Globally, the battery industry needs to invest at least $514 billion across the whole supply chain to meet expected demand in 2030, and $920 billion by 2035, according to a new analysis by Benchmark.
Demand for lithium ion batteries is forecast to grow to 3.7 terawatt-hours by 2030, up from around 1 TWh this year. Most of this growth is driven by an ever increasing demand for electric vehicles.
Producing the critical raw materials will require $220 billion (43% of the total), with nickel and lithium accounting for more than half of that. Manufacturing the additional 2.7 TWh of batteries needed by 2030 will require $201 billion and the midstream production of battery materials will take the remaining $93 billion.
The amount is just a fraction of the estimated $35 trillion needed to be spent on the energy transition by 2030, according to the International Renewable Energy Agency. This includes spending on renewables such as wind and solar as well as grid and other infrastructure.
Global investment in technologies to help the energy transition reached a record $1.3 trillion in 2022, IRENA said.
The energy transition is still in its early stages and massive capital deployment is going to be needed in order to meet the goals of industry and policy makers. Energy storage might form a relatively small piece of the overall financing required, but it is a strategically critical piece of the puzzle. Batteries are the platform technology for clean energy goals, so financing these supply chains is at the heart of the race towards net zero.—Andrew Miller, Benchmark’s chief operating officer
Critical Raw Materials. This year is expected to see more than a million tonnes LCE of lithium mined for the first time, according to Benchmark’s Lithium Forecast.
By 2030 this number will need to increase to 2.8 million tonnes, with almost all of this demand growth driven by the need for lithium-ion batteries. Benchmark’s analysis shows that the expansion of the global lithium industry will need $51 billion of investment.
Benchmark’s view is that lithium, more than any other part of the supply chain, will be the bottleneck for the growth of the battery industry. To put the scale of the lithium challenge into context, more lithium will be needed in 2030 than was mined between 2015 and 2022, according to Benchmark’s Lithium Forecast.
Refined nickel, too, will pose a challenge. With a near two million tonne supply gap between what is in production today and what is needed globally by 2030, nickel requires the largest critical mineral investment of $66 billion.
Most nickel demand is for non-battery applications with stainless steel accounting for half of global nickel demand in 2030. However, batteries are the fastest-growing demand market for nickel. This year nickel demand from batteries is just 15%, but this is forecast to rise to 32% by 2030, according to Benchmark’s Nickel Forecast.
Natural and synthetic graphite are forecast by Benchmark to have a combined supply gap of 3.6 million tonnes, but the relatively lower capital requirements for graphite mines and synthetic graphite production facilities results in an investment need of $4.3 billion.
The rise of gigafactories. In 2030, Benchmark forecasts that annual global demand for lithium ion batteries will hit 3.7 TWh, as assessed in Benchmark’s Lithium ion Battery Database. This year, the world is forecast to produce 1.0 TWh.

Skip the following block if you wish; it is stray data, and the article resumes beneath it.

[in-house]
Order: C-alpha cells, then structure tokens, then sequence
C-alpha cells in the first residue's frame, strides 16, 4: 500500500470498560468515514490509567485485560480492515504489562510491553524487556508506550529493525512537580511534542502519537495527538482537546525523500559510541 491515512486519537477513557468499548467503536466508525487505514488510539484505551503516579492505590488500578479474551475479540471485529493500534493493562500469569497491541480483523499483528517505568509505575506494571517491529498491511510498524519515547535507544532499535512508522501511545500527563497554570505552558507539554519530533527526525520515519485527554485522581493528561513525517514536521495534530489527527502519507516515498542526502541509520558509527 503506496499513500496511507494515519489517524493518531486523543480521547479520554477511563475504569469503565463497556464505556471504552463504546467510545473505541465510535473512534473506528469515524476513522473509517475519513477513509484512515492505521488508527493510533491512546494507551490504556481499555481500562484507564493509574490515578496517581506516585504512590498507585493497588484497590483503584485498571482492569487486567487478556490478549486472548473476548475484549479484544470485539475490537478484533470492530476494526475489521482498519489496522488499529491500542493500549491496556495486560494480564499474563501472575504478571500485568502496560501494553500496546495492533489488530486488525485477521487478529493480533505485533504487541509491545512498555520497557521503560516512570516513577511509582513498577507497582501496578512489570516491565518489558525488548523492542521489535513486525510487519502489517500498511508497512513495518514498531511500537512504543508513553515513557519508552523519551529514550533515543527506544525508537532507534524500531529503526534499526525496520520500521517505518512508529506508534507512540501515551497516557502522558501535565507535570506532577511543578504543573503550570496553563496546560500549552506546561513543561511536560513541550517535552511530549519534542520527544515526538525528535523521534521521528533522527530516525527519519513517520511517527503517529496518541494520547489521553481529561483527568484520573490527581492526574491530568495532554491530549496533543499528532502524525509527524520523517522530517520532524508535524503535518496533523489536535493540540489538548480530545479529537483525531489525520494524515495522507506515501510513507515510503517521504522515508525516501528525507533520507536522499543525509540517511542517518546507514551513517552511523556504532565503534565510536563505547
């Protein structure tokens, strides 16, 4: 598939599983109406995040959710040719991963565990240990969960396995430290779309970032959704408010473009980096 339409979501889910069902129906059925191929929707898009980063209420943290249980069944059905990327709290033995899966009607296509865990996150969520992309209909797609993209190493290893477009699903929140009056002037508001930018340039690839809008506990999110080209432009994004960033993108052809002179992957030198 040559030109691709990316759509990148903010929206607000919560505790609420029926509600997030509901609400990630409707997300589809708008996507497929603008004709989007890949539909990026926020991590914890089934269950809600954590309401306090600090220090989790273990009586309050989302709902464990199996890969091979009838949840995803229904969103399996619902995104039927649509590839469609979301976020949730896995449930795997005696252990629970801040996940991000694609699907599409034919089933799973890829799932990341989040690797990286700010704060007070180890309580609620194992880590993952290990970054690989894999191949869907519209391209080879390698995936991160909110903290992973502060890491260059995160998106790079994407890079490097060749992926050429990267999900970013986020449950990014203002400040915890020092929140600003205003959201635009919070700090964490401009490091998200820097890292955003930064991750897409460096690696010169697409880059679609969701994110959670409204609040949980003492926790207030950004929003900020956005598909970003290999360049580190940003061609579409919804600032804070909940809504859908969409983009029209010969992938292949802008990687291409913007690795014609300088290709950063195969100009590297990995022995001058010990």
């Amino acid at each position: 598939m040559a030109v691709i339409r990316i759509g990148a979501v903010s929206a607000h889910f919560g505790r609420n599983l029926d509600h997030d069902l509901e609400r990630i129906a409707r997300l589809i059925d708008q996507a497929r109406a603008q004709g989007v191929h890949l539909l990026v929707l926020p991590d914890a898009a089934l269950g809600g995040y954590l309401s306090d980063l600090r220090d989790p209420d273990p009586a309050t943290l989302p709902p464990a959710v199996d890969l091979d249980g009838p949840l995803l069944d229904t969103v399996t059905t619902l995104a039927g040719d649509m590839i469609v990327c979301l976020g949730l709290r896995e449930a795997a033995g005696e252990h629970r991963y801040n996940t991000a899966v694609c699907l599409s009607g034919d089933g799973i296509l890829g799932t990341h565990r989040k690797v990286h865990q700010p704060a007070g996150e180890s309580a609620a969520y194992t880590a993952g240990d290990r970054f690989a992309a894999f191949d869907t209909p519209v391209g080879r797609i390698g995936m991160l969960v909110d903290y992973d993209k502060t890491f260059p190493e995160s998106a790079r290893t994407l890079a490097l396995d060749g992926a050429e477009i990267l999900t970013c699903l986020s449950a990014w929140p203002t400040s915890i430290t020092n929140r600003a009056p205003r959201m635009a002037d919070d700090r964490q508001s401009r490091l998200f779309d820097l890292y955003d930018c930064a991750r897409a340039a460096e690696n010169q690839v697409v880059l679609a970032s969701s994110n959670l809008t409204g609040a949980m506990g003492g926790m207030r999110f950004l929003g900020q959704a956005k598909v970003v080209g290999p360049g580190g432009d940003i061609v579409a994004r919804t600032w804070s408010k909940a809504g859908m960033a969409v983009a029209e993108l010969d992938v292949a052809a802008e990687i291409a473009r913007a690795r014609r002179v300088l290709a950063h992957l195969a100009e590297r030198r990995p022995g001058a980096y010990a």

Closing this 2.7 TWh gap will need $201 billion of investment. Most of this (56%) will be put towards building 1.2 TWh of new gigafactories on greenfield sites. The remaining $89 billion is needed to expand and develop brownfield sites where industry players such as CATL are already operating, and thus capex intensity is lower.
Cathodes and anodes. Although the lion’s share of investment into the battery supply chain is needed for critical raw materials and gigafactories, anode and cathode production still requires significant attention.
Benchmark’s analysis suggests cathode production will require $40 billion and anode production $15 billion to close the supply gap currently looming over 2030.
Without investment into the midstream, the gigafactories won’t be able to operate at full capacity if access to anodes and cathodes becomes a bottleneck.
The bulk of investment into cathode production will need to focus on the two chemistries that are emerging as most popular: lithium iron phosphate (LFP) and NCM811.
Electrolytes and separators also need significant investment, with Benchmark’s analysis showing that the area needs $38 billion to close the supply gap by 2030.
The cost of geopolitics. Currently, China dominates in every segment of the battery supply chain. With this, the country has built up substantial expertise in building the required production facilities at a relatively low cost.
The $514-billion bill for the industry will likely grow as countries increasingly look to develop regional supply chains. Take US lithium producer Albemarle, for example: its lithium refinery in Meishan, China, is projected to cost around $500 million for 50,000 tonnes LCE. Its equivalently sized facility in South Carolina is projected to cost $1.3 billion.
IRA tax credits may lessen the burden on companies operating in the US, but ultimately the bill has to be paid, whether by a company or a government subsidising the industry, Benchmark noted.
Timeline considerations. A gigafactory can be built in two to five years. A refinery can be built in two. But the mines needed upstream of them take between 5 and 25 years to develop.
So even though gigafactories require the largest amount of investment, it is imperative that investment is made now in the mines, Benchmark said. Otherwise, the gigafactories will stand idle with production constrained by limited feedstock.
The industry must use joined-up thinking to ensure all aspects of the supply chain grow in tandem to maximise efficiency, according to Simon Moores, chief executive of Benchmark.